LAKE BUENA VISTA, Fla. — As the second day of the baseball winter meetings got under way Tuesday, the buzz finally surrounded the biggest prize on the market, left-hander Cliff Lee. To throw the puns of puns at you, it came with a curveball.
According to several reports, the Washington Nationals, the same team that wowed the world with their massive seven-year, $126-million contract to outfielder Jayson Werth, may be the only team prepared to give Lee a seventh year. If the duration of a deal is the most important factor to Lee, then the Nationals could single-handedly steal the spotlight at the annual gathering, if they haven't already. Nothing could trump their haul, unless someone like the Angels would be willing to nab both Carl Crawford and Adrian Beltre.
The New York Yankees and Texas Rangers, the two teams at the forefront of the Lee sweepstakes, are likely not willing to go past six years. The Rangers have wavered on even offering a sixth year.
And since Yankee happenings are so often tied to Red Sox happenings, the Boston brass has to be smiling over the development.
Boston, which has at least made contact with Lee's agent, Darek Braunecker, has been wrestling with the idea of adding a right-handed bat. While general manager Theo Epstein insisted Monday night that he feels comfortable with the thought of having at least four regulars in the lineup hitting from the left side, he is seeking a righty to add some sort of balance.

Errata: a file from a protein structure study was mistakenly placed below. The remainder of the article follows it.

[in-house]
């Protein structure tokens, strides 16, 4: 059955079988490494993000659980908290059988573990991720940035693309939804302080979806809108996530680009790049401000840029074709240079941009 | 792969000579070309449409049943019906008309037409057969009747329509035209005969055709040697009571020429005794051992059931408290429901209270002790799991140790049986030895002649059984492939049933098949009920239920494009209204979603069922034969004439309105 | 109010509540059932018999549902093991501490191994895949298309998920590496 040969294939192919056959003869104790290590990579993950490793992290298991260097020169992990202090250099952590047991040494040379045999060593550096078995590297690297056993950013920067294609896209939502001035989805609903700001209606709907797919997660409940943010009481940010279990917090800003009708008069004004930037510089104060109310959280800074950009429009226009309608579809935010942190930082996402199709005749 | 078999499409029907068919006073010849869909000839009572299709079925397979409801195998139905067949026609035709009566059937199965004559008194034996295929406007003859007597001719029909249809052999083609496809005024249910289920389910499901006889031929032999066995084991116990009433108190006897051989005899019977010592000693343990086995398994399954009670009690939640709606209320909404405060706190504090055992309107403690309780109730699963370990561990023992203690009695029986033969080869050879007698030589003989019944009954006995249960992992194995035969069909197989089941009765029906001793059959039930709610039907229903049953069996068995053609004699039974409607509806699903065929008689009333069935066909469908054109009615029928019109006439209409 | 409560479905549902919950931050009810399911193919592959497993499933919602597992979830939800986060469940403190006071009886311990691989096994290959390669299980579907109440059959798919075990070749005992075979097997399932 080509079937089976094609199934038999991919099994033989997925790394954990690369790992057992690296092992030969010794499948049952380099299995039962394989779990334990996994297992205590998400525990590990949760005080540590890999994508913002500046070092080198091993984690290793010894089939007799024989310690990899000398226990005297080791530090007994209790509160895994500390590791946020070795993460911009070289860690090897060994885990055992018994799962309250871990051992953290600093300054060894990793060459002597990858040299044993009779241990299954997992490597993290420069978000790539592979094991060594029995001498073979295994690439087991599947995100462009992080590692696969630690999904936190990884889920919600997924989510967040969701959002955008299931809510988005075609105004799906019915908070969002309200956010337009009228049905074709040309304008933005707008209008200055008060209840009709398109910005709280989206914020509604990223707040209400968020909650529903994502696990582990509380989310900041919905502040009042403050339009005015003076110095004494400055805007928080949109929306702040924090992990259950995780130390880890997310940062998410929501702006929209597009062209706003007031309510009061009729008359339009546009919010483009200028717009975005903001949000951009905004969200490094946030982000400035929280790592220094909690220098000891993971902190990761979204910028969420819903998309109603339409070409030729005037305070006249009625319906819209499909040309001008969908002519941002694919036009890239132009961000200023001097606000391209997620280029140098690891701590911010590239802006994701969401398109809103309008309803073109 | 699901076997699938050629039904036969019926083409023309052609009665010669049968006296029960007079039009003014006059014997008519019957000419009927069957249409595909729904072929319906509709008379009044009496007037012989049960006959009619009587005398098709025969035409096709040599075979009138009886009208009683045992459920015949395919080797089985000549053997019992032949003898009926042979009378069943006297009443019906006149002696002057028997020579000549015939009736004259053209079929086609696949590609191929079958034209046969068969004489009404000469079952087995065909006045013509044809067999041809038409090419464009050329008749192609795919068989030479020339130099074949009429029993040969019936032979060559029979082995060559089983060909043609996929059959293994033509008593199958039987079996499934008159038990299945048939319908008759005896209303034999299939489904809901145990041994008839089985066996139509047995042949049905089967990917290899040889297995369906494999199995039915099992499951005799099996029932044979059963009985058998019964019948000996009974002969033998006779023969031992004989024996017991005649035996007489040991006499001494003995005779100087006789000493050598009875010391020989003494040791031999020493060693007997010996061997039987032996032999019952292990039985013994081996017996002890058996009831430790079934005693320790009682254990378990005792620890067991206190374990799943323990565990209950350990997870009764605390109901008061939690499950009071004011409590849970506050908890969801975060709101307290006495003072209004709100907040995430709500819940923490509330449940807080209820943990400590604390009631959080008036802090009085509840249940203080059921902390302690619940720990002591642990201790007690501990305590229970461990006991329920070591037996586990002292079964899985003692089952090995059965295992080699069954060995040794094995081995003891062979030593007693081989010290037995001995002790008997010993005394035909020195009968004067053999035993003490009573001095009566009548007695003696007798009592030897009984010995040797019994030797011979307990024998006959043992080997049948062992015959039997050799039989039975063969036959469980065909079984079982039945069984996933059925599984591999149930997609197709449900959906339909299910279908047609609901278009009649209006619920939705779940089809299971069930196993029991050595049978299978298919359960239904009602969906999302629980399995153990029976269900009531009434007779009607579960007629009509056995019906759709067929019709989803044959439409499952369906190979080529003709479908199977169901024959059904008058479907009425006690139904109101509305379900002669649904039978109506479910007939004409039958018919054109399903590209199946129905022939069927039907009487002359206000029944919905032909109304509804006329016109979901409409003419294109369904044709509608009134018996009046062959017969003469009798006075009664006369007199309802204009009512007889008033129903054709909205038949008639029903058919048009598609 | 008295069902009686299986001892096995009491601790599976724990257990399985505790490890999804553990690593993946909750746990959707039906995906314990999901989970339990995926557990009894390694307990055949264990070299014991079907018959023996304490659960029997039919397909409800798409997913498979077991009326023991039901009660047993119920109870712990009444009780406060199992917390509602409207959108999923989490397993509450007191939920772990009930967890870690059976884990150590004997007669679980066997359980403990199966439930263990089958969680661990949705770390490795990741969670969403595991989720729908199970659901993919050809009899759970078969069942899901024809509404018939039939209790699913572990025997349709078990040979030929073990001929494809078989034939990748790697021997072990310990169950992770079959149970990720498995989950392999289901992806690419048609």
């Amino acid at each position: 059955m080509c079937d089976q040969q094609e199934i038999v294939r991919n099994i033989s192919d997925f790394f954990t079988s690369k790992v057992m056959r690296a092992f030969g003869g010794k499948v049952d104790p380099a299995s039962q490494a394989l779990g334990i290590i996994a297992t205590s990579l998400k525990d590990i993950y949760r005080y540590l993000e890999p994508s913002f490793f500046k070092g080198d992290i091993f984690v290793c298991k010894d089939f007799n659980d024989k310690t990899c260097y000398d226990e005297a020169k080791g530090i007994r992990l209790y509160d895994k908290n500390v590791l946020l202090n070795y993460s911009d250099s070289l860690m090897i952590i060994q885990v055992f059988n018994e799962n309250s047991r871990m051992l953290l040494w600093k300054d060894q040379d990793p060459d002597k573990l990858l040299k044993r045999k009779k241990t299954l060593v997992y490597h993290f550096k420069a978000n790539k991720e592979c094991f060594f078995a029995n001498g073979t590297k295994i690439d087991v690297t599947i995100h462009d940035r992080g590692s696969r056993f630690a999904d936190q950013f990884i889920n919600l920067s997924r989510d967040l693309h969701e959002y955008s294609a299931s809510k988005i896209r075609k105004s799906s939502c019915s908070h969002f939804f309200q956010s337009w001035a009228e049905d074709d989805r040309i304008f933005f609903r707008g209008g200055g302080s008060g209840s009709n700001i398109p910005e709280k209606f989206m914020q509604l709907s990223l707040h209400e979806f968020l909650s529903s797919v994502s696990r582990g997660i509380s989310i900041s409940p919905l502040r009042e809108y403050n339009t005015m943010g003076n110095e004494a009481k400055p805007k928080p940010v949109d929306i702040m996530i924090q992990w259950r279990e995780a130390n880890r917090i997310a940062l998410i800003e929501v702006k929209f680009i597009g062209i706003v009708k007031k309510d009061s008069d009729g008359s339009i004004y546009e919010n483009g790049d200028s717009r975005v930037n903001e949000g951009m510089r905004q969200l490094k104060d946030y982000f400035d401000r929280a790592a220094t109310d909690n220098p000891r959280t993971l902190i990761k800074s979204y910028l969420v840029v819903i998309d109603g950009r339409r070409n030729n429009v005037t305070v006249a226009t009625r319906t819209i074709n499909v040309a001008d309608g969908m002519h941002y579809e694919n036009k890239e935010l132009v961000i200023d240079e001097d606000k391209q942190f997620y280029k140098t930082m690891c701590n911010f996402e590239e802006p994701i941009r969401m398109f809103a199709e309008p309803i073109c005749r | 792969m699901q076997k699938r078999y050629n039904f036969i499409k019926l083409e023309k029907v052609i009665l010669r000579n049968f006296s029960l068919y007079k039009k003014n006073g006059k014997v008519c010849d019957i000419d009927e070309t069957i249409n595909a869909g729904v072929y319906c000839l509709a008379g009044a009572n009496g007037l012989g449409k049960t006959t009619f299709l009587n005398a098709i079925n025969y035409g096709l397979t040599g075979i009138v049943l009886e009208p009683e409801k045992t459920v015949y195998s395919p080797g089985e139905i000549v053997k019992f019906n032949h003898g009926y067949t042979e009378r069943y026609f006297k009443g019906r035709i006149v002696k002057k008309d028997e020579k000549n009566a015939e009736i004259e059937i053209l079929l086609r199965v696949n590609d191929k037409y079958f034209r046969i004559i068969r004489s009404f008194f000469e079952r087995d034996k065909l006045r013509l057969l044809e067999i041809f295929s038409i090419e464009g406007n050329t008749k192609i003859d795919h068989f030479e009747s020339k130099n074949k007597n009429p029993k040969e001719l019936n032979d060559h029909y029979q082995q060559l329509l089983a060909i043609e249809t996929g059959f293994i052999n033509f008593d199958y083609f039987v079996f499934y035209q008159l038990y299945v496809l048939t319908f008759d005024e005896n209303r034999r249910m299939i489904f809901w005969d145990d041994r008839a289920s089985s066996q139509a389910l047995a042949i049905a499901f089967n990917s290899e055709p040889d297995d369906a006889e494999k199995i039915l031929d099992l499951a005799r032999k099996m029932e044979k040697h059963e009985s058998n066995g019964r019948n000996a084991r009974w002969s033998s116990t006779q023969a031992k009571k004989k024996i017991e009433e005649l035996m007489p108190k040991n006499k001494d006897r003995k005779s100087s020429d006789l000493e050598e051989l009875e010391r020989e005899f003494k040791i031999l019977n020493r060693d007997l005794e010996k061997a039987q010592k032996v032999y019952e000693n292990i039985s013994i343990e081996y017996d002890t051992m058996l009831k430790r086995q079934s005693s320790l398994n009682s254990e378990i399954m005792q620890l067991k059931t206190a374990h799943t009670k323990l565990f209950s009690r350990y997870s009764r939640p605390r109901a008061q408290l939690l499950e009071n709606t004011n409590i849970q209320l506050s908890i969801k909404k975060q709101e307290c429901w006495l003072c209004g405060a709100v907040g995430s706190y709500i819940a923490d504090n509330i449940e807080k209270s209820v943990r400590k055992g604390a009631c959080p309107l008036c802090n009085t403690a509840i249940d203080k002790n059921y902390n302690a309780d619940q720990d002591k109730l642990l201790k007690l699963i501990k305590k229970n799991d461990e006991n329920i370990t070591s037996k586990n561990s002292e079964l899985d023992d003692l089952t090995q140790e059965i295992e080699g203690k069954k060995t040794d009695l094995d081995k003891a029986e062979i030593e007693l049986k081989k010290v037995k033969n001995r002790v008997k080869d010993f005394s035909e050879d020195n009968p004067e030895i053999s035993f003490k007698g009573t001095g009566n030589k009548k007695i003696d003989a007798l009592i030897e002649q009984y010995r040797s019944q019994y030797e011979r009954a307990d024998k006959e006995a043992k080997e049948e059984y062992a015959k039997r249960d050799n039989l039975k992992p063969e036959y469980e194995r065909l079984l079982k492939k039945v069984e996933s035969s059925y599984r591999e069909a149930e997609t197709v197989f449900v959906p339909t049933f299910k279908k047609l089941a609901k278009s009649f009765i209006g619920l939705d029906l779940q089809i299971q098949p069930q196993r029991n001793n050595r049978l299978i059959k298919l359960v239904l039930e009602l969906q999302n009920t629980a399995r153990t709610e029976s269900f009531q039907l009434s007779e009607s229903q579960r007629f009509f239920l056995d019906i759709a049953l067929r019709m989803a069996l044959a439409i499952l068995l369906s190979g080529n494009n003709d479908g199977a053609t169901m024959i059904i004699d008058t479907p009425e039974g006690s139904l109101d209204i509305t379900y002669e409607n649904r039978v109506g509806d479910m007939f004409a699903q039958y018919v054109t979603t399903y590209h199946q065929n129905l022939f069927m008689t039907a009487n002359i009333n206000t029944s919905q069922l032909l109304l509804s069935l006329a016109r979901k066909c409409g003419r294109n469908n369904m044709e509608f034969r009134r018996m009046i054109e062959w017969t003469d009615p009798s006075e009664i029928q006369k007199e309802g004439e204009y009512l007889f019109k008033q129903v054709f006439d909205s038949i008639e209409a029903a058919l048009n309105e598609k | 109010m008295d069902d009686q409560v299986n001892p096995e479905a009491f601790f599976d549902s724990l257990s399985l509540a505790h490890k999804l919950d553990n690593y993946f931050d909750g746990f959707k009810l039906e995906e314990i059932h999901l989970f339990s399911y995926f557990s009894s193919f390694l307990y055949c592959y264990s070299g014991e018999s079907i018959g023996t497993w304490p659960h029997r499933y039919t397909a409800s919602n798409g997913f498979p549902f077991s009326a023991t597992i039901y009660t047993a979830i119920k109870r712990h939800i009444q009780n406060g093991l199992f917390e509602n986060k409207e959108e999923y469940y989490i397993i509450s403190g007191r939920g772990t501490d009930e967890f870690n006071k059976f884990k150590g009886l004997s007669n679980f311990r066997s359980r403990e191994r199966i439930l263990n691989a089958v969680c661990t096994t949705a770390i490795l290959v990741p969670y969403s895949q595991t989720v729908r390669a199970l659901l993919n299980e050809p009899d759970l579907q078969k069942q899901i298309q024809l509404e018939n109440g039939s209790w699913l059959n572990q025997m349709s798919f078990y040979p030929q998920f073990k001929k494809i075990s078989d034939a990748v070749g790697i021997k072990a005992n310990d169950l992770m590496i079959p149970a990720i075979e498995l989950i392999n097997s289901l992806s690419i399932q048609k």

Whether that is, as Epstein indicated, a "complementary piece" or a bench player, remains to be seen. What is clear is that if the Sox' biggest rivals — who already have lefty CC Sabathia at the front of their rotation and could return veteran southpaw Andy Pettitte if he decides not to retire — fail to land that third big-time left-hander, the supposed issue of balance in the Boston lineup won't matter as much.
No matter what executives and coaches on both sides might say, the 18 games between Boston and New York are never far from the minds of GMs when making out their rosters. As an example, the Yanks brought in A.J. Burnett two offseasons ago in large part due to his prior success vs. the Sox. The two have famously battled over free agents for years.
If Pettitte does retire, perhaps that effort to bring in a right-handed bat is even less pressing. Epstein can turn all his attention to fixing the bullpen, which he stressed again Monday night was his top priority of the week.
Not that every decision the Sox have to make is dictated by the Yankees, but if New York's top priority of the offseason falls to pieces, Boston's could get that much easier.